Remembering the 1949 deportation victims from Latvia and the other Baltic states

On March 25 the Baltic countries remember the victims of the 1949 mass deportations, during which over 42,000 Latvian residents (2% of the pre-war population) were deported to labor camps, or gulags, in Siberia.

Usually the annual commemorations feature a large flower-laying ceremony with an address from the president of Latvia. Considering the emergency measures put in place due to the Covid-19 novel coronavirus pandemic, this year President Egils Levits opted for a more low-key event, laying flowers as a private citizen and sharing a video address to the nation.

“These deportations are part of the historic memory of the Latvian people, and at the same time they also present a political and societal task for all of us to remember that today we live in a free, independent Latvia, where nothing threatens us, where we crreate our own country and lead it through difficult and very difficult situations, as the one we have, for example, currently,” said President Levits.

“Today we commemorate the politically repressed Latvians – both those we know personally, and those who are no longer among us, and we condemn this Communist genocide against the Latvian people,” said the President.

The deportation strategy sprang at least in part from the Soviet Union's inability to erase memories of the independent and prosperous Baltic states of the inter-war years. There was continued resistance from the national partisans, or “forest brothers”, and the deportations were supposedly targeted at supporters of continued resistance, farmers unimpressed by the Soviet system of collectivised farming and anyone suspected of being an intellectual or disloyal follower of Communism, but given the huge scale of deportations, it was not necessary to have done anything at all to become a deportee overnight.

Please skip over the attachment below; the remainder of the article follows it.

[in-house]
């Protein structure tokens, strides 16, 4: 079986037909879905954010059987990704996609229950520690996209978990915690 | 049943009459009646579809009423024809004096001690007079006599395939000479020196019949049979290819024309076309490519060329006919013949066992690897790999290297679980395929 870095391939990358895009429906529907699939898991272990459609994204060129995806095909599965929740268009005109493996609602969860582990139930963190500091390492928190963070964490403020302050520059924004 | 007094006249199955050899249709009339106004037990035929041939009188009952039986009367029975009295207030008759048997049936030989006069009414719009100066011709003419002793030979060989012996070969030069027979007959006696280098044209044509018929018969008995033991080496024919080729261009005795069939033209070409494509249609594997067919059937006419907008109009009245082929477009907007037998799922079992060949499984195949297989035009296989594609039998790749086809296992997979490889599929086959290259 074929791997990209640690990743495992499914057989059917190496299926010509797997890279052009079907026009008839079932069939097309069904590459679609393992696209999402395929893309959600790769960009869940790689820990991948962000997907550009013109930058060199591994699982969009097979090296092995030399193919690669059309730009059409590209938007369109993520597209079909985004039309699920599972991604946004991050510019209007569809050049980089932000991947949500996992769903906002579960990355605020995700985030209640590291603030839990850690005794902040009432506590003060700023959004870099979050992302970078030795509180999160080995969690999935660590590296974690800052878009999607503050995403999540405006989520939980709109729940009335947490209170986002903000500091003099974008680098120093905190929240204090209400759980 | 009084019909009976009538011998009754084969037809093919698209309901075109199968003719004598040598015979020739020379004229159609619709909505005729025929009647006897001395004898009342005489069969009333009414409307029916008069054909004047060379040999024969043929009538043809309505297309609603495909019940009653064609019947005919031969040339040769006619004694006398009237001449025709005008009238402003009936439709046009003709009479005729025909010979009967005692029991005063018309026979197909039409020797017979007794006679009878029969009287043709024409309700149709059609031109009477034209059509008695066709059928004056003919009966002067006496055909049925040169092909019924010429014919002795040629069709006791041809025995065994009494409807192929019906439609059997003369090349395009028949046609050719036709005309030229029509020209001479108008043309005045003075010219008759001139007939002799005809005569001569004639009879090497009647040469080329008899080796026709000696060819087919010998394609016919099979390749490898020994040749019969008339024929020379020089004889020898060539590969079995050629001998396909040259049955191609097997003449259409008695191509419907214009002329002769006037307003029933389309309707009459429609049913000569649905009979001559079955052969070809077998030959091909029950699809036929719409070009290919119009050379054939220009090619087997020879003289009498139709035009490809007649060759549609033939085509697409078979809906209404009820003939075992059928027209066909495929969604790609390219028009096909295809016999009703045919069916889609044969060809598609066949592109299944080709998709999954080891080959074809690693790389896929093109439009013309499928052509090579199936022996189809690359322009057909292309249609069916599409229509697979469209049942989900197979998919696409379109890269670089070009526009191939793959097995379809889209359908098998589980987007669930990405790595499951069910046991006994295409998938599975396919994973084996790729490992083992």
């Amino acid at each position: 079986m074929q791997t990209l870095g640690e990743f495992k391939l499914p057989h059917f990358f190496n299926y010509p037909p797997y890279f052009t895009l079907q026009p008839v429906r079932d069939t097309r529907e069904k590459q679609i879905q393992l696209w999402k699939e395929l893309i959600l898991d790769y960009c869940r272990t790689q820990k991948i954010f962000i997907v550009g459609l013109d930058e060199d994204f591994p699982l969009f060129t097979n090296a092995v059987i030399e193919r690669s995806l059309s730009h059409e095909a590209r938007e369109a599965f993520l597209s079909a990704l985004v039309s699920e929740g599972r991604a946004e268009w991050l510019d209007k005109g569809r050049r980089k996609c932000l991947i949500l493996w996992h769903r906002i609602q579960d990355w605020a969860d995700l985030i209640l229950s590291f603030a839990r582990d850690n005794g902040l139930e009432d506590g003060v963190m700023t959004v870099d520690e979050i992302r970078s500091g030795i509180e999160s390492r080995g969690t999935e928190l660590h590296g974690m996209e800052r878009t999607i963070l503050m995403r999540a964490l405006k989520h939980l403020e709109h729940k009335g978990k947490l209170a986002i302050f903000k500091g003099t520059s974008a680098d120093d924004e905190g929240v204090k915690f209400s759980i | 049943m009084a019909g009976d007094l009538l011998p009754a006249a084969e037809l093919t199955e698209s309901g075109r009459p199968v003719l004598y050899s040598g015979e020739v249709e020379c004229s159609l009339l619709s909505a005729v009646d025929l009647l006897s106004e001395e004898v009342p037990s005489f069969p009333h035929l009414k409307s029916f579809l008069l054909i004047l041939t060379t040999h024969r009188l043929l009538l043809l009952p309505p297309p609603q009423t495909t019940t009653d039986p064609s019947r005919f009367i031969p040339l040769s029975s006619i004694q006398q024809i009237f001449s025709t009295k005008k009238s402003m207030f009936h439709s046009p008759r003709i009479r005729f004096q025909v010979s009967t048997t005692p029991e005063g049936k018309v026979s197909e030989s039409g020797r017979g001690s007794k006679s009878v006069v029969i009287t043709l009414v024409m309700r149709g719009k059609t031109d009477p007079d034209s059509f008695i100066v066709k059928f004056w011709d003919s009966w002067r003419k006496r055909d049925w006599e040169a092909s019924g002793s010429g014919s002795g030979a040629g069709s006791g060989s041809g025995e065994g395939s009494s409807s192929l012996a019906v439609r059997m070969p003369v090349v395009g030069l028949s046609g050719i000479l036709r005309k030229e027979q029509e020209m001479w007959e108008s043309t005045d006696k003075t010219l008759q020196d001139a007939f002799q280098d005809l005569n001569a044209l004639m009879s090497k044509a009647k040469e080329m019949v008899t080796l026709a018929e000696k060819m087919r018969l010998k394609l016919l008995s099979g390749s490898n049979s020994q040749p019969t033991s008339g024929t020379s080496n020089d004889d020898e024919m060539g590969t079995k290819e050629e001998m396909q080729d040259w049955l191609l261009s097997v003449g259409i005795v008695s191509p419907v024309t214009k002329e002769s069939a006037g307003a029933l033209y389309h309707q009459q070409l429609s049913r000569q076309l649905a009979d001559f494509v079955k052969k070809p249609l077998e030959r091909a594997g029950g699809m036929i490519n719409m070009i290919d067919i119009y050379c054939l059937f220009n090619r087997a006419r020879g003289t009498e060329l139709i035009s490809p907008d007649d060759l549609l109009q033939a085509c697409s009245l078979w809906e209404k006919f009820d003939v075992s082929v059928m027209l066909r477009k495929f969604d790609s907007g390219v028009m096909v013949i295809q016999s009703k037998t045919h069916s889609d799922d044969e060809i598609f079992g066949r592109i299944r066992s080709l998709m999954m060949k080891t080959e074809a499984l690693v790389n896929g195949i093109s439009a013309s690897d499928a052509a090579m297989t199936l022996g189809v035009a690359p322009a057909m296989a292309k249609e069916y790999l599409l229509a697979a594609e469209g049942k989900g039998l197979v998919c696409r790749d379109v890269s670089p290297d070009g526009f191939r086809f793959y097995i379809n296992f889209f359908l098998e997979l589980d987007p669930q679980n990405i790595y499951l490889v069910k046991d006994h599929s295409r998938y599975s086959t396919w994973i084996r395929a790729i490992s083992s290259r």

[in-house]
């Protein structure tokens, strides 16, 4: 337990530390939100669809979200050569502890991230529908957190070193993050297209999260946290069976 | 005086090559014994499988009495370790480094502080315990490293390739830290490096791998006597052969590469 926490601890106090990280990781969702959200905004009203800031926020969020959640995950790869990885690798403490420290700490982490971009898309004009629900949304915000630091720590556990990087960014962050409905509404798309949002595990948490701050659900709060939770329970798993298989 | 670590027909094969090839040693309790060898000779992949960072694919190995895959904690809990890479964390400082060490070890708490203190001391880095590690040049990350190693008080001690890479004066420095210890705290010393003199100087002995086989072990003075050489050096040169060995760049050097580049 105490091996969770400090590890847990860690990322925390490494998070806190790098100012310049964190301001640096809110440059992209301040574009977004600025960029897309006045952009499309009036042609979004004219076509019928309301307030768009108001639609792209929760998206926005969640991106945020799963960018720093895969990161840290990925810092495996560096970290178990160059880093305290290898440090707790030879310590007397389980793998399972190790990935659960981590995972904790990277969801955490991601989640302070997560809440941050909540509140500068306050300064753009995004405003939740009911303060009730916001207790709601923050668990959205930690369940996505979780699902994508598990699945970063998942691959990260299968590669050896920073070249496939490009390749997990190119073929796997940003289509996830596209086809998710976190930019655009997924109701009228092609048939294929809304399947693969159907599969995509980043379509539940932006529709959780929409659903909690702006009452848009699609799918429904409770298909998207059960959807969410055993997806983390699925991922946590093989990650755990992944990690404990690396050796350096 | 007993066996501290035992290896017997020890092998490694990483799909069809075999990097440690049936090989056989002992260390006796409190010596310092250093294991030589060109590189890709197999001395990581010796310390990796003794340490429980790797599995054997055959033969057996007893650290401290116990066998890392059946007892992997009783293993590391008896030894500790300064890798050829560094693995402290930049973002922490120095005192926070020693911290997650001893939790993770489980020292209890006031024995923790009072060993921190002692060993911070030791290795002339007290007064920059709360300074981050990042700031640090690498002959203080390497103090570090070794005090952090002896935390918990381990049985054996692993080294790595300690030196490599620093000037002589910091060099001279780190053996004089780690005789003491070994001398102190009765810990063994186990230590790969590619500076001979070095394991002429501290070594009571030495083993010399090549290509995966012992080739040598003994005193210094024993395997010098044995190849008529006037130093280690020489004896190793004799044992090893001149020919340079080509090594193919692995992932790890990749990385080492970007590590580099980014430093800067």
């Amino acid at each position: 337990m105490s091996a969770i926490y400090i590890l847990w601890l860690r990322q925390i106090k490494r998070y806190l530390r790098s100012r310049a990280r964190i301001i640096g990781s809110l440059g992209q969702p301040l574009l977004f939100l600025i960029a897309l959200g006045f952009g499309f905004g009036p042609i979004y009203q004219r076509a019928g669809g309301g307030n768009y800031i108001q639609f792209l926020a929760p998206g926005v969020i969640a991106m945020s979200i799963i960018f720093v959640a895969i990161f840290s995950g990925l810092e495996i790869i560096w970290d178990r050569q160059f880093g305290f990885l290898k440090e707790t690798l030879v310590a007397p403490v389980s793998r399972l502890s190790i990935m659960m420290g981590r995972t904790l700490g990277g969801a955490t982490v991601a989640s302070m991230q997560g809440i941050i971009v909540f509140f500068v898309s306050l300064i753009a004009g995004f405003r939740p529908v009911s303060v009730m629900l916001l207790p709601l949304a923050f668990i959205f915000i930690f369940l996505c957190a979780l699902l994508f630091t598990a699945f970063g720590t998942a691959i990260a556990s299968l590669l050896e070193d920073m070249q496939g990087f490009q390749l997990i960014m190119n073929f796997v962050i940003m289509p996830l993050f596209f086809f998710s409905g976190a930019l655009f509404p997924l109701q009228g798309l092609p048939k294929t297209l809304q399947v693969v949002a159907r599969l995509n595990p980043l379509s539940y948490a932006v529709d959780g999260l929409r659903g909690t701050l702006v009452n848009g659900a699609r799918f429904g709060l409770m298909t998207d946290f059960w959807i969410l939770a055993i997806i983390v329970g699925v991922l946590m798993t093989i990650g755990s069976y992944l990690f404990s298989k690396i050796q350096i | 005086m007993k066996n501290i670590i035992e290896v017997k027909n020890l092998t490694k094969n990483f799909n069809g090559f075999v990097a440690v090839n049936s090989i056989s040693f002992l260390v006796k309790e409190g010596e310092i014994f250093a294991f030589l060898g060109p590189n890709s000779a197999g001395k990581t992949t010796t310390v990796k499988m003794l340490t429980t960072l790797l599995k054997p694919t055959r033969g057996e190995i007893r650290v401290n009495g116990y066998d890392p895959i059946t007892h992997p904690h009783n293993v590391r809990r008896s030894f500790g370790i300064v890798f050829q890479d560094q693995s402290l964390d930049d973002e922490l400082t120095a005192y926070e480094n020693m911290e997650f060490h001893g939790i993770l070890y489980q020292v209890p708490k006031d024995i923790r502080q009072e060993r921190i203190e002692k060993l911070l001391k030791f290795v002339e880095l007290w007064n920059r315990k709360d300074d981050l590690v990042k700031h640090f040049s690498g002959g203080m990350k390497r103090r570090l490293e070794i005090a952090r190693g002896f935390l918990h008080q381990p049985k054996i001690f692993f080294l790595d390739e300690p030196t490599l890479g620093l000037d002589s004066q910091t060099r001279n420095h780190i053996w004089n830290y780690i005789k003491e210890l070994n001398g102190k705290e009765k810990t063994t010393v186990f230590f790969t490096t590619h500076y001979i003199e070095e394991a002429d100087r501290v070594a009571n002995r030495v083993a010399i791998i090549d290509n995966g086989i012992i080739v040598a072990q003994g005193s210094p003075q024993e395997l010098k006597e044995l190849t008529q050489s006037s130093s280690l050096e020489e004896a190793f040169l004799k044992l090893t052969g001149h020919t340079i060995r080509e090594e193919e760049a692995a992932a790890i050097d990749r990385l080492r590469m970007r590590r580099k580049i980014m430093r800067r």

Women and children under 16 constituted 73% of the deportees.  Altogether 30,620 families and 94,799 people were deported from the three Baltic States. You can learn about the experience of five deported children and their parents through the compelling online exhibit “Be Yourself!”.

March 1949 deportation statistics

The Latvian association of the politically repressed persons (LPRA) represents those who survived the deportations, but had to endure further repression even after their return from Siberia. Due to the current pandemic restrictions, the organization's commemorative events have been cancelled said LRPA Board Chair Ivars Kaļķis.

“It's noteworthy that this year marks 80 years since the [first] occupation of our homeland on June 17, 1940. Of course there were arrests, imprisonment before, also during the first deportation in 1941, but this was one of the most massive, largest in terms of numbers,” said Kaļķis.

For further information about the Soviet deportations from the Baltic states, the Ministry of Foreign Affairs has this excellent summary produced by the Museum of the Occupation of Latvia.

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